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Asking rabbis advice- "Emunas chachamim"

Rabbi Ari ShvatTammuz 16, 5780
Question
What is emunas chachamim ("believing in the wise")? What does it mean? Do we believe everything every book? Can you not believe in a chacham? Is it bad not to? I know that we need to follow a rav but what about the rest? On which issues should we ask?
Answer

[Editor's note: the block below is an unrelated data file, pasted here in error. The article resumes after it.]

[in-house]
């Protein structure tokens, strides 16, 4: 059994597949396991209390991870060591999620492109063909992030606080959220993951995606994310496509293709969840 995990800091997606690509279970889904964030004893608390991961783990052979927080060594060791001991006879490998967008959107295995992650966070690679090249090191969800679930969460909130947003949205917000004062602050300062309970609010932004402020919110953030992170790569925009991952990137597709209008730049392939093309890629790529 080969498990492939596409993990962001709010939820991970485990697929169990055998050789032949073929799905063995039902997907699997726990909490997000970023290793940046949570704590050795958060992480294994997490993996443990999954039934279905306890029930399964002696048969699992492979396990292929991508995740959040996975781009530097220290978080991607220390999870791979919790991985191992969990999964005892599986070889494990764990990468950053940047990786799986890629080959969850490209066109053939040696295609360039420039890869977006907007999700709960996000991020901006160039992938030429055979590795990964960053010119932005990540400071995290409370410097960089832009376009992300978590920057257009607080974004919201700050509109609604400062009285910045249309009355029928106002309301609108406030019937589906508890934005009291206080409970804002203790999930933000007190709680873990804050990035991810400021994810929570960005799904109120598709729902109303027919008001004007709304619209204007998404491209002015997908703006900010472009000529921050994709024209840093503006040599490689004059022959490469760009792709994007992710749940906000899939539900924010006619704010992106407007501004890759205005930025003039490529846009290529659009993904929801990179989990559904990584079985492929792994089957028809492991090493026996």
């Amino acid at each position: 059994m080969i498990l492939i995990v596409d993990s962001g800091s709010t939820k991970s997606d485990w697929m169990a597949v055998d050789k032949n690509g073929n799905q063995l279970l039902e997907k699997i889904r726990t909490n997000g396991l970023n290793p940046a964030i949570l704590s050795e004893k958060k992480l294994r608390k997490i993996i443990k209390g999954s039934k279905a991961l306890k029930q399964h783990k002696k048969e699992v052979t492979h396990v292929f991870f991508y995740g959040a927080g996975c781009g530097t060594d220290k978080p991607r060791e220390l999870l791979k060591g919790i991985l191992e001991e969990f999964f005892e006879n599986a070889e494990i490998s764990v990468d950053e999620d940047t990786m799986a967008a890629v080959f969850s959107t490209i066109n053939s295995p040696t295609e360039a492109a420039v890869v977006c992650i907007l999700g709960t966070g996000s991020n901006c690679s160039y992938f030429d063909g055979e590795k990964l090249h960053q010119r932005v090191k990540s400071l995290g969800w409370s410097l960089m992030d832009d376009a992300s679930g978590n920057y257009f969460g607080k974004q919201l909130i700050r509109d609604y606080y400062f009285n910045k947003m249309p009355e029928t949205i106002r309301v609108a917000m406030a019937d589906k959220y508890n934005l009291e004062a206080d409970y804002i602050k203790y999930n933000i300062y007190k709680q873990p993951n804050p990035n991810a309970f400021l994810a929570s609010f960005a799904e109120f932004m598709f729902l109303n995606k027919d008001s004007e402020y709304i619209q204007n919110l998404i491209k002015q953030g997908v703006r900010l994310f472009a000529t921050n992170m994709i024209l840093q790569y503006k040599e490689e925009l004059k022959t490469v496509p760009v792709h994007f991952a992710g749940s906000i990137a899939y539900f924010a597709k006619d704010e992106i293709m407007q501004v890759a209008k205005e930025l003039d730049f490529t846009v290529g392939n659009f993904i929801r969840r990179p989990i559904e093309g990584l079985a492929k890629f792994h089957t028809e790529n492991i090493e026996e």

To follow your rav on halachic issues is obligatory. Regarding other issues, the idea of "emunas chachamim", asking rabbis also about secular issues, has become inflated over the past century, starting with hassidim towards their rebbe, and then in the yeshiva world, they began following suit. The 1st Lubavitcher rebbe (!) even castigates in one his letters "who ever heard of such a thing in all of history, and where do you find this custom in even one book of the scholars of Israel, rishonim or achronim, to ask advice regarding physical/secular topics, what a person should do in his physical/secular life!" In general, as opposed to other religions, Judaism precisely stresses the importance of our "free will", and doesn't intend for us to give that up, and have others decide for us. Similarly, other religions believe in the "infallibility" of their clergy, that they don't make mistakes, but we believe that every one, including the greatest rabbanim, including Moshe Rabbenu and David HaMelech, makes mistakes, "For their is no person in the world who only does good, and doesn't sin". God created the world in a way that each of us must take responsibility and are held responsible for our actions.
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